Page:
They just don’t make quality horror-comedy like they used to. Do they? Hell if you know, you’re old. But your kid needs to know, even if that means being momentarily scared shitless when they see what happens when you feed a mogwai after midnight. It’s still less scary than realizing a toy version of Gizmo might already be spying on your family.
6. Daniel Striped Tiger
Before his son increased your kid’s emotional intelligence, the OG puppet tiger held court in Mr. Roger’s Neighborhood Of Make-Believe. Okay, he meekly cowered in a clock while King Friday held court, but everyone paid attention whenever Daniel finally piped up. Plus, your kid’s favorite show wouldn’t exist without him. If they won’t respect you, at least they’ll respect their favorite characters’ elders.
7. Lamb Chop
You might have noticed this list sorely lacks women. #PuppetsSoMale, right? Fortunately, a 6-year-old sock puppet sheep girl began trailblazing in 1957 when another pioneer, the late Shari Lewis, premiered the character. Lamb Chop’s Play-Along ran for 5 years in the 90s on PBS, and Lewis won the Emmy for Outstanding Performer In A Children’s Series in all 5. It’s classic. Just know the closing theme is called “The Song That Never Ends” for good reason.
8. Stick Stickly
Nineties kids remember Stick Stickly as the high-strung host of Nick In The Afternoon, a block of shows about how homework sucks, which you watched instead of doing your homework. Remind your kid how captivated you were by an anxious popsicle stick with googly eyes before they build one that lights up and walks across the room — without a puppeteer.
9. Mr. Moose & Bunny Rabbit
Fortunately for these 2, it’s not required that the best film and TV puppets of all time actually be good puppets. What they lack in appearance and quality construction, they make up for in impact, having helped Captain Kangaroo pave the way for the quality kids’ programming of your youth and beyond. Everyone remembers the classic “Ping Pong Ball Drop,” and these 2 ended up in the Smithsonian, so clearly they did something right. But, seriously, woof.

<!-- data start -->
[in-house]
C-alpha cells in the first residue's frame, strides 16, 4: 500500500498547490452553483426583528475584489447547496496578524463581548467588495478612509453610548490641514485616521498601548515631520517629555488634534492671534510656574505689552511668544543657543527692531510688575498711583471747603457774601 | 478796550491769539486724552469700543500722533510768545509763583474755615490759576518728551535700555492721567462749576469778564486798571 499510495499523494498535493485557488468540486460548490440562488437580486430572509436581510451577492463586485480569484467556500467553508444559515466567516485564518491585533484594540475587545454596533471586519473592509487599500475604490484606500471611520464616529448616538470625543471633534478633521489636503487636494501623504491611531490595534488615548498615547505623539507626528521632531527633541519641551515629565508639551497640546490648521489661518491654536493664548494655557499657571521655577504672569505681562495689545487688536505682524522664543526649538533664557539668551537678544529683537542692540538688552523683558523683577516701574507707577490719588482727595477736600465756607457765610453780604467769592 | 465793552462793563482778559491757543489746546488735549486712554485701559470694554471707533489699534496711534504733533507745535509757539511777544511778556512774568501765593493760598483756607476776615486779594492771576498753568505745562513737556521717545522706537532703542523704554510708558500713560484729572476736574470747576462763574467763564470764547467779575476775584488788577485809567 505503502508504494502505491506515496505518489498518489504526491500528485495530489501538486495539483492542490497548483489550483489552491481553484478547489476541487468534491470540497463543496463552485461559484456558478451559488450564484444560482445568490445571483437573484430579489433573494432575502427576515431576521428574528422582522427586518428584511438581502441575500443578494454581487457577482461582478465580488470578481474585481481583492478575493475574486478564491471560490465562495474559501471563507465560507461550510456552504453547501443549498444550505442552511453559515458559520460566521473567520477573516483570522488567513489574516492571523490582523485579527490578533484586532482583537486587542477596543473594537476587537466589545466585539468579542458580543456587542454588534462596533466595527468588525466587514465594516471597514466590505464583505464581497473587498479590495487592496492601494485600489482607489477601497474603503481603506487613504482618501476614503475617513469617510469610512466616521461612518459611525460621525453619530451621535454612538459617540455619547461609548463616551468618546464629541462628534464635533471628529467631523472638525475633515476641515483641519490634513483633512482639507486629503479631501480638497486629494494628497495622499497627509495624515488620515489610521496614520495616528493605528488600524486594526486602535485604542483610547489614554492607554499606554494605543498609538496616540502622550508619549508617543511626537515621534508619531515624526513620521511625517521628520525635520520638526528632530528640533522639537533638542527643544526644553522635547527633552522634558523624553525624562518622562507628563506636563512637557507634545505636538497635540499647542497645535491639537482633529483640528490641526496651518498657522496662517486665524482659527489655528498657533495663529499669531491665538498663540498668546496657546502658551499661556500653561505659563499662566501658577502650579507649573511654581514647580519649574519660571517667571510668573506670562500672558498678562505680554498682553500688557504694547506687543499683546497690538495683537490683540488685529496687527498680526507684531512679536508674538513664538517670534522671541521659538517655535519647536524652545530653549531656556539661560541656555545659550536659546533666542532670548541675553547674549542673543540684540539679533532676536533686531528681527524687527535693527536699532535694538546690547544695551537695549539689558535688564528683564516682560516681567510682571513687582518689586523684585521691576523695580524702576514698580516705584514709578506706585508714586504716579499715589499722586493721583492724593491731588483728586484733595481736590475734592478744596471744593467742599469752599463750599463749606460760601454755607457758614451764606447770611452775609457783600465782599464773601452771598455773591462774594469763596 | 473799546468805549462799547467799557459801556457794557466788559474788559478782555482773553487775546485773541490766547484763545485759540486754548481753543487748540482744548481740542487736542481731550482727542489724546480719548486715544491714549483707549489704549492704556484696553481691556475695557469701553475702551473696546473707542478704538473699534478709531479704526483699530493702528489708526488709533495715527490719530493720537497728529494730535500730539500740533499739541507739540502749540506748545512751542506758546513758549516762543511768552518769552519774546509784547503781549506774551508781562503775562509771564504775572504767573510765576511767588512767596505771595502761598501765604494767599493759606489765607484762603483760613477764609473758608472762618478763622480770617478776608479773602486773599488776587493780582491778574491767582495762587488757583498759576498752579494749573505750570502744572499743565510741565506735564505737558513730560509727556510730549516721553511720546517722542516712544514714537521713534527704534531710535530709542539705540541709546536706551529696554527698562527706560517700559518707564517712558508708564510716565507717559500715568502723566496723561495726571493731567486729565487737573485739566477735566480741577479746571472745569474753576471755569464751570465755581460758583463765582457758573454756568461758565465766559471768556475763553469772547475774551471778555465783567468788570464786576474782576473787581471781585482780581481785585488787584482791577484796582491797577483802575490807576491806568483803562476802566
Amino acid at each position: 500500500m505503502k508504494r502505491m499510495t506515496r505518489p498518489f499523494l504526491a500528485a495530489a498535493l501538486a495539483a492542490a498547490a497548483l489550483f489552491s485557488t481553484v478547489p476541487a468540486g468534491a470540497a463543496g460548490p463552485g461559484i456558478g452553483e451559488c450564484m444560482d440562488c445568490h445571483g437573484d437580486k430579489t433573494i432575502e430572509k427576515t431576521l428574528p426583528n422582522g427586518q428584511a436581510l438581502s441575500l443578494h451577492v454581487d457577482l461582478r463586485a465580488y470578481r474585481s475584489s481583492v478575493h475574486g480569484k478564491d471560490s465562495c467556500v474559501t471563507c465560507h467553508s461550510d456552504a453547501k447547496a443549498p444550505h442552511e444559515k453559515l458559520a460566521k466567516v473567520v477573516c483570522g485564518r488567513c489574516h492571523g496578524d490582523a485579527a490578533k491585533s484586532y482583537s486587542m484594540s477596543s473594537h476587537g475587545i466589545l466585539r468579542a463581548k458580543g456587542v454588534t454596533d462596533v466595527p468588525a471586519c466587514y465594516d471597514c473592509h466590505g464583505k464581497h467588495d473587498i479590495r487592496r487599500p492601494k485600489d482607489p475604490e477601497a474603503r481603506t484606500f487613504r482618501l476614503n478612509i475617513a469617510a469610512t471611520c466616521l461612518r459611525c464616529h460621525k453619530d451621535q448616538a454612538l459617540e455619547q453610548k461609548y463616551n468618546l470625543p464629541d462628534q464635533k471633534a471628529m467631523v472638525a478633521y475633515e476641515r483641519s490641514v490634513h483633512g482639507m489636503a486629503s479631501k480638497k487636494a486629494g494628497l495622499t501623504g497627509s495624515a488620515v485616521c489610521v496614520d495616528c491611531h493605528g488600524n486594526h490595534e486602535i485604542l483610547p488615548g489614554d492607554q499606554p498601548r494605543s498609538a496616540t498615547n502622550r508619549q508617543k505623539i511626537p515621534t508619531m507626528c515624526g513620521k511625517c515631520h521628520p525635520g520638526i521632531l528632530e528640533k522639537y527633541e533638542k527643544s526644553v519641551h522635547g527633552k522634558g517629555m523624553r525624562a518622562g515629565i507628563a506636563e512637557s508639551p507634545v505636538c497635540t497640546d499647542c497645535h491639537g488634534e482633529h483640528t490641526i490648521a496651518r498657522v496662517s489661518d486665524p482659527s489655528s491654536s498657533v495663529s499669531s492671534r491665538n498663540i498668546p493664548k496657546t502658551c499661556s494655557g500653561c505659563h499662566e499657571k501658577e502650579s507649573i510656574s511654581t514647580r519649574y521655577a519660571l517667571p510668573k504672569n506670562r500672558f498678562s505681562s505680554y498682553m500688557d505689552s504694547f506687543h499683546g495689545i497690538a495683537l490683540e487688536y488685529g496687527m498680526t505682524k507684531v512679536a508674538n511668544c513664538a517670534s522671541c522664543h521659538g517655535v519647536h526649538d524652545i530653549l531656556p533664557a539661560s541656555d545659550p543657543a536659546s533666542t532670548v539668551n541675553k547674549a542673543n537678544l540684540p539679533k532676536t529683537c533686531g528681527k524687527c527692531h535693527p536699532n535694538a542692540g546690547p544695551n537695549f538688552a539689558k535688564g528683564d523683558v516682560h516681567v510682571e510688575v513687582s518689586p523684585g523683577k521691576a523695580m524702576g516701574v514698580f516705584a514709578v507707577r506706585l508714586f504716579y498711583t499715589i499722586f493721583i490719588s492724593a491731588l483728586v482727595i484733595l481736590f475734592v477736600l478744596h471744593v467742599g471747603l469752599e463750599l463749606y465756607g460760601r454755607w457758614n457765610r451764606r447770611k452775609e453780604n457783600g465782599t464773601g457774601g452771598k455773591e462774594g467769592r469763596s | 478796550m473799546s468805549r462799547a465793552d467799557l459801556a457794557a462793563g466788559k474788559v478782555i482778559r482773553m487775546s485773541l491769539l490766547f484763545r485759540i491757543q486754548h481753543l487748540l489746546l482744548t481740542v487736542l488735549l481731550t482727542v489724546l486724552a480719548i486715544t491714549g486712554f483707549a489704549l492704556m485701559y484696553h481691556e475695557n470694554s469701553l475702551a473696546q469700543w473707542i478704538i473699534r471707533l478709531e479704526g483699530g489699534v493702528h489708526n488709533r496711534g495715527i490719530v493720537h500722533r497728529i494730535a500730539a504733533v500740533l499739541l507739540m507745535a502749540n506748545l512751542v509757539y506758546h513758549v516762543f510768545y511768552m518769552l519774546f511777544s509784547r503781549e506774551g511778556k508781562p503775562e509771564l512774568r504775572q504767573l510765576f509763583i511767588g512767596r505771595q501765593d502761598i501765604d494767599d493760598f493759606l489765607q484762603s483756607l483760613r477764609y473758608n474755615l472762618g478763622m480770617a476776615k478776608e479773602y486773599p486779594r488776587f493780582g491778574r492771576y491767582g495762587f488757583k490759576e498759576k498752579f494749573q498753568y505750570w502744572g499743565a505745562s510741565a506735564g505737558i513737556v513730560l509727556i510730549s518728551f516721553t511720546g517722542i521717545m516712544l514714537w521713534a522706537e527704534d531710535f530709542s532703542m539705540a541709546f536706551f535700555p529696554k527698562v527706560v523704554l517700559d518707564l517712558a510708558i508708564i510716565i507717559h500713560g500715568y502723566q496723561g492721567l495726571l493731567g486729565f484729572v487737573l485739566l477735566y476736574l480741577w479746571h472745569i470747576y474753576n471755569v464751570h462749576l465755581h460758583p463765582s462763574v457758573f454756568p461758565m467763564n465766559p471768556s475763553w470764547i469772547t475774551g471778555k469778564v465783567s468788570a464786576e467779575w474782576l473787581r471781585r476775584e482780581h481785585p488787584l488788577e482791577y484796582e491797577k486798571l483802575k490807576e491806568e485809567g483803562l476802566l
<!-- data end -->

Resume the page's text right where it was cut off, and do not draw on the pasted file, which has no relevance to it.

Falkor is a luckdragon, a dog/lion/Oriental dragon hybrid that doesn’t do anything cool but has super good luck. They can sleep while flying, so in addition to teaching your kid the value of loyalty, Falkor is a great role model if you have a flight to the in-laws coming up. If you have a flight to Oktoberfest coming up, Falkor is movie lot prop you should totally ride.
11. Howdy Doody
Does your kid even care? Do you? Probably not, but you know what they say: those who fail to learn from creepy marionettes of the past are doomed to repeat them. Okay, that’s not fair. The puppet star’s namesake show was a color TV pioneer and one of the first shows to use audience participation (from the literal “Peanut Gallery” full of kids). Besides, you know you and the kid have countless “Howdy Doody” jokes.
Sesame Street forever altered its neighborhood, Christmas shopping, and the entire children’s media landscape when it introduced its first “Baby Monster” (his original name). He’s the reason Kermit left for good! To be honest, Elmo is the one puppet you should not introduce to your kid if you can help it, but you can’t, and it’s his powerful mental chokehold over parents everywhere that will keep Elmo on this list. Forever.